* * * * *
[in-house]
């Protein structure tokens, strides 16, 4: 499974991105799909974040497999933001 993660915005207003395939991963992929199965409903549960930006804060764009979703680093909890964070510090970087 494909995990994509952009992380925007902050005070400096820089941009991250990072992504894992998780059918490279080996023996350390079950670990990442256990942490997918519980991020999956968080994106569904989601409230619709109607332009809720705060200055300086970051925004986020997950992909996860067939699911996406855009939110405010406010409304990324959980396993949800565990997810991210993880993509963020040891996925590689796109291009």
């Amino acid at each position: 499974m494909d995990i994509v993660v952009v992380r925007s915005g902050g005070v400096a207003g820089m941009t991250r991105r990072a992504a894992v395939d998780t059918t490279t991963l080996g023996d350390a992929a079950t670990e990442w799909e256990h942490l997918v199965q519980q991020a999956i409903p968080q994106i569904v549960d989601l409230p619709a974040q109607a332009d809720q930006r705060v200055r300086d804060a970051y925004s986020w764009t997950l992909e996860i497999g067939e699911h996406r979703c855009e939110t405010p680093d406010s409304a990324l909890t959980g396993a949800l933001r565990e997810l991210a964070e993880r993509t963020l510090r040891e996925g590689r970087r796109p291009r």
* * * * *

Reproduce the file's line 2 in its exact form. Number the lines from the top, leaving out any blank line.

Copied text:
């Protein structure tokens, strides 16, 4: 499974991105799909974040497999933001 993660915005207003395939991963992929199965409903549960930006804060764009979703680093909890964070510090970087 494909995990994509952009992380925007902050005070400096820089941009991250990072992504894992998780059918490279080996023996350390079950670990990442256990942490997918519980991020999956968080994106569904989601409230619709109607332009809720705060200055300086970051925004986020997950992909996860067939699911996406855009939110405010406010409304990324959980396993949800565990997810991210993880993509963020040891996925590689796109291009």